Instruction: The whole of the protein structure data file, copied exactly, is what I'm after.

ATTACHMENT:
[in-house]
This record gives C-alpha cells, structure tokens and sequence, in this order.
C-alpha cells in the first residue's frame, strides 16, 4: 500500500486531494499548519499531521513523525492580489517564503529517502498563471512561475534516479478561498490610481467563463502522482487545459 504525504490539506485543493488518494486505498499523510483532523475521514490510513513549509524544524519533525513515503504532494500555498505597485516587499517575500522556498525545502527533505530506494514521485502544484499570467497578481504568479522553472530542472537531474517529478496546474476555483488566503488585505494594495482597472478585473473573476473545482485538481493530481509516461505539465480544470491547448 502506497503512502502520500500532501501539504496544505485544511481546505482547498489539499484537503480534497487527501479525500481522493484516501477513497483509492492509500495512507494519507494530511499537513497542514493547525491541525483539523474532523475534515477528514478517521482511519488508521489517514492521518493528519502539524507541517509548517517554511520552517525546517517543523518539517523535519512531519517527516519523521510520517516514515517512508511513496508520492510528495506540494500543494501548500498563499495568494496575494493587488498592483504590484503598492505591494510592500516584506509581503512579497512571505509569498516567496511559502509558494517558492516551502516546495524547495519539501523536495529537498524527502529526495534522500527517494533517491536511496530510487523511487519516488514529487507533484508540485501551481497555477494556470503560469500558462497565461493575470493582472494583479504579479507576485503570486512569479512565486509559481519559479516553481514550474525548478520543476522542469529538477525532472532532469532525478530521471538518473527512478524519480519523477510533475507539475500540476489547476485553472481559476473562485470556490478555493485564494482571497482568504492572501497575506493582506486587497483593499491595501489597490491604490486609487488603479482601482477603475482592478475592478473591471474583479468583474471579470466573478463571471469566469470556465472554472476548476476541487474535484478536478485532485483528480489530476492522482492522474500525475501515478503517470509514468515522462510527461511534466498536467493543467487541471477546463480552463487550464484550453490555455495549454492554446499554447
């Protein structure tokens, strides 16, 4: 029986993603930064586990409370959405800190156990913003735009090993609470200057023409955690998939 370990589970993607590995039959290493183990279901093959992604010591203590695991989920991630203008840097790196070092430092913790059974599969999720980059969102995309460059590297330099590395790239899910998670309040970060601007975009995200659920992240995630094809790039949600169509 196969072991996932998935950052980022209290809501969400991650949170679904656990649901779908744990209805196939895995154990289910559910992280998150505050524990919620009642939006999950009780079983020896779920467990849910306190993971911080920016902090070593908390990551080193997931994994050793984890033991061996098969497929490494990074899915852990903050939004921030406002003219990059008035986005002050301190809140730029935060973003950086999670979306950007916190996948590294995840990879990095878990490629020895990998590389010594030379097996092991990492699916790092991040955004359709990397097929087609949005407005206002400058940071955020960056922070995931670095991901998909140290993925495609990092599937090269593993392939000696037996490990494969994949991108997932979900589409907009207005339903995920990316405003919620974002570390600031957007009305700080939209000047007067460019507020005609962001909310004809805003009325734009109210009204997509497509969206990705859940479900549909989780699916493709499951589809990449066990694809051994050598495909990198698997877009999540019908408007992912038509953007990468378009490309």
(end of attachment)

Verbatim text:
[in-house]
This record gives C-alpha cells, structure tokens and sequence, in this order.
C-alpha cells in the first residue's frame, strides 16, 4: 500500500486531494499548519499531521513523525492580489517564503529517502498563471512561475534516479478561498490610481467563463502522482487545459 504525504490539506485543493488518494486505498499523510483532523475521514490510513513549509524544524519533525513515503504532494500555498505597485516587499517575500522556498525545502527533505530506494514521485502544484499570467497578481504568479522553472530542472537531474517529478496546474476555483488566503488585505494594495482597472478585473473573476473545482485538481493530481509516461505539465480544470491547448 502506497503512502502520500500532501501539504496544505485544511481546505482547498489539499484537503480534497487527501479525500481522493484516501477513497483509492492509500495512507494519507494530511499537513497542514493547525491541525483539523474532523475534515477528514478517521482511519488508521489517514492521518493528519502539524507541517509548517517554511520552517525546517517543523518539517523535519512531519517527516519523521510520517516514515517512508511513496508520492510528495506540494500543494501548500498563499495568494496575494493587488498592483504590484503598492505591494510592500516584506509581503512579497512571505509569498516567496511559502509558494517558492516551502516546495524547495519539501523536495529537498524527502529526495534522500527517494533517491536511496530510487523511487519516488514529487507533484508540485501551481497555477494556470503560469500558462497565461493575470493582472494583479504579479507576485503570486512569479512565486509559481519559479516553481514550474525548478520543476522542469529538477525532472532532469532525478530521471538518473527512478524519480519523477510533475507539475500540476489547476485553472481559476473562485470556490478555493485564494482571497482568504492572501497575506493582506486587497483593499491595501489597490491604490486609487488603479482601482477603475482592478475592478473591471474583479468583474471579470466573478463571471469566469470556465472554472476548476476541487474535484478536478485532485483528480489530476492522482492522474500525475501515478503517470509514468515522462510527461511534466498536467493543467487541471477546463480552463487550464484550453490555455495549454492554446499554447
């Protein structure tokens, strides 16, 4: 029986993603930064586990409370959405800190156990913003735009090993609470200057023409955690998939 370990589970993607590995039959290493183990279901093959992604010591203590695991989920991630203008840097790196070092430092913790059974599969999720980059969102995309460059590297330099590395790239899910998670309040970060601007975009995200659920992240995630094809790039949600169509 196969072991996932998935950052980022209290809501969400991650949170679904656990649901779908744990209805196939895995154990289910559910992280998150505050524990919620009642939006999950009780079983020896779920467990849910306190993971911080920016902090070593908390990551080193997931994994050793984890033991061996098969497929490494990074899915852990903050939004921030406002003219990059008035986005002050301190809140730029935060973003950086999670979306950007916190996948590294995840990879990095878990490629020895990998590389010594030379097996092991990492699916790092991040955004359709990397097929087609949005407005206002400058940071955020960056922070995931670095991901998909140290993925495609990092599937090269593993392939000696037996490990494969994949991108997932979900589409907009207005339903995920990316405003919620974002570390600031957007009305700080939209000047007067460019507020005609962001909310004809805003009325734009109210009204997509497509969206990705859940479900549909989780699916493709499951589809990449066990694809051994050598495909990198698997877009999540019908408007992912038509953007990468378009490309």